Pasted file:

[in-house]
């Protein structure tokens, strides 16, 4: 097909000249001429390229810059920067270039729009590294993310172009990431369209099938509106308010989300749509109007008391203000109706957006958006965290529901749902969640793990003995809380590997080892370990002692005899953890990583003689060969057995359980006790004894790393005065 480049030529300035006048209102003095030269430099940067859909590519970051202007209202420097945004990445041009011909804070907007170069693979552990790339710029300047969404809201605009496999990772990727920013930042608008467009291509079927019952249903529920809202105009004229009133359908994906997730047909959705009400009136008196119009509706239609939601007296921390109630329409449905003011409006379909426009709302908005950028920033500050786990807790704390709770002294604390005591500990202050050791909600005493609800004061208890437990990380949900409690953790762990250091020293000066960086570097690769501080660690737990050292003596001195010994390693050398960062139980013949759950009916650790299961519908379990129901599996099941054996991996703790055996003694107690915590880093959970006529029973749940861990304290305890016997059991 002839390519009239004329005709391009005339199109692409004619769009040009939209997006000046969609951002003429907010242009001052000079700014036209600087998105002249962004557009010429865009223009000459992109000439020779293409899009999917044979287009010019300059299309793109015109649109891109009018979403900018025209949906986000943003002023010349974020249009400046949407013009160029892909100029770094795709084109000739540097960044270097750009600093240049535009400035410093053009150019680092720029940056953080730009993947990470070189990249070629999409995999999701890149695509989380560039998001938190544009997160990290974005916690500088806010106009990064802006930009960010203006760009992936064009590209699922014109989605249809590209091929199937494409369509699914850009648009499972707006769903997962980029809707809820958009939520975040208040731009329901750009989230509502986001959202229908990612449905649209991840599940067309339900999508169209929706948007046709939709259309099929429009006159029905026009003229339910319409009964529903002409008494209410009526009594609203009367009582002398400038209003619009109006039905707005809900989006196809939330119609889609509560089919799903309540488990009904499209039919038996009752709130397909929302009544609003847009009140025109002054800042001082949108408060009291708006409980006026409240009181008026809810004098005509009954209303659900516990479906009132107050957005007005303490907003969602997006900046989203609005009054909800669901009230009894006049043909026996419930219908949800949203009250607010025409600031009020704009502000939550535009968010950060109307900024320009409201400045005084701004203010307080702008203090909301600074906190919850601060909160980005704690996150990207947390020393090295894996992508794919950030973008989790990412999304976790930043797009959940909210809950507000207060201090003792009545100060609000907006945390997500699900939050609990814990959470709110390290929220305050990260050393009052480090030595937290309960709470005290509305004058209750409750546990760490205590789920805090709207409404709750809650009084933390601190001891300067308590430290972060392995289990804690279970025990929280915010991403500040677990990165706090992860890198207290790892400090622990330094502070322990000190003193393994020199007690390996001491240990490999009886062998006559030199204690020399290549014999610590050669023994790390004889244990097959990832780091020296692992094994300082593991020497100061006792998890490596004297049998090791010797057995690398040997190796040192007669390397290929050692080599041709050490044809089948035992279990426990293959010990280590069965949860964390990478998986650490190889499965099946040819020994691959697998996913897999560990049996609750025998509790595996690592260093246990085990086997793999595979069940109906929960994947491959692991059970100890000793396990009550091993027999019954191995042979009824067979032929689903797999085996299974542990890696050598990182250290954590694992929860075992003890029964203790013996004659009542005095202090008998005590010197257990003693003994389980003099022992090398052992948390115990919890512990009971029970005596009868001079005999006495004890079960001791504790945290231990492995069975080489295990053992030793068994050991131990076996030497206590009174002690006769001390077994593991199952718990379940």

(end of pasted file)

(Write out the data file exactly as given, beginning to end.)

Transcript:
[in-house]
């Protein structure tokens, strides 16, 4: 097909000249001429390229810059920067270039729009590294993310172009990431369209099938509106308010989300749509109007008391203000109706957006958006965290529901749902969640793990003995809380590997080892370990002692005899953890990583003689060969057995359980006790004894790393005065 480049030529300035006048209102003095030269430099940067859909590519970051202007209202420097945004990445041009011909804070907007170069693979552990790339710029300047969404809201605009496999990772990727920013930042608008467009291509079927019952249903529920809202105009004229009133359908994906997730047909959705009400009136008196119009509706239609939601007296921390109630329409449905003011409006379909426009709302908005950028920033500050786990807790704390709770002294604390005591500990202050050791909600005493609800004061208890437990990380949900409690953790762990250091020293000066960086570097690769501080660690737990050292003596001195010994390693050398960062139980013949759950009916650790299961519908379990129901599996099941054996991996703790055996003694107690915590880093959970006529029973749940861990304290305890016997059991 002839390519009239004329005709391009005339199109692409004619769009040009939209997006000046969609951002003429907010242009001052000079700014036209600087998105002249962004557009010429865009223009000459992109000439020779293409899009999917044979287009010019300059299309793109015109649109891109009018979403900018025209949906986000943003002023010349974020249009400046949407013009160029892909100029770094795709084109000739540097960044270097750009600093240049535009400035410093053009150019680092720029940056953080730009993947990470070189990249070629999409995999999701890149695509989380560039998001938190544009997160990290974005916690500088806010106009990064802006930009960010203006760009992936064009590209699922014109989605249809590209091929199937494409369509699914850009648009499972707006769903997962980029809707809820958009939520975040208040731009329901750009989230509502986001959202229908990612449905649209991840599940067309339900999508169209929706948007046709939709259309099929429009006159029905026009003229339910319409009964529903002409008494209410009526009594609203009367009582002398400038209003619009109006039905707005809900989006196809939330119609889609509560089919799903309540488990009904499209039919038996009752709130397909929302009544609003847009009140025109002054800042001082949108408060009291708006409980006026409240009181008026809810004098005509009954209303659900516990479906009132107050957005007005303490907003969602997006900046989203609005009054909800669901009230009894006049043909026996419930219908949800949203009250607010025409600031009020704009502000939550535009968010950060109307900024320009409201400045005084701004203010307080702008203090909301600074906190919850601060909160980005704690996150990207947390020393090295894996992508794919950030973008989790990412999304976790930043797009959940909210809950507000207060201090003792009545100060609000907006945390997500699900939050609990814990959470709110390290929220305050990260050393009052480090030595937290309960709470005290509305004058209750409750546990760490205590789920805090709207409404709750809650009084933390601190001891300067308590430290972060392995289990804690279970025990929280915010991403500040677990990165706090992860890198207290790892400090622990330094502070322990000190003193393994020199007690390996001491240990490999009886062998006559030199204690020399290549014999610590050669023994790390004889244990097959990832780091020296692992094994300082593991020497100061006792998890490596004297049998090791010797057995690398040997190796040192007669390397290929050692080599041709050490044809089948035992279990426990293959010990280590069965949860964390990478998986650490190889499965099946040819020994691959697998996913897999560990049996609750025998509790595996690592260093246990085990086997793999595979069940109906929960994947491959692991059970100890000793396990009550091993027999019954191995042979009824067979032929689903797999085996299974542990890696050598990182250290954590694992929860075992003890029964203790013996004659009542005095202090008998005590010197257990003693003994389980003099022992090398052992948390115990919890512990009971029970005596009868001079005999006495004890079960001791504790945290231990492995069975080489295990053992030793068994050991131990076996030497206590009174002690006769001390077994593991199952718990379940």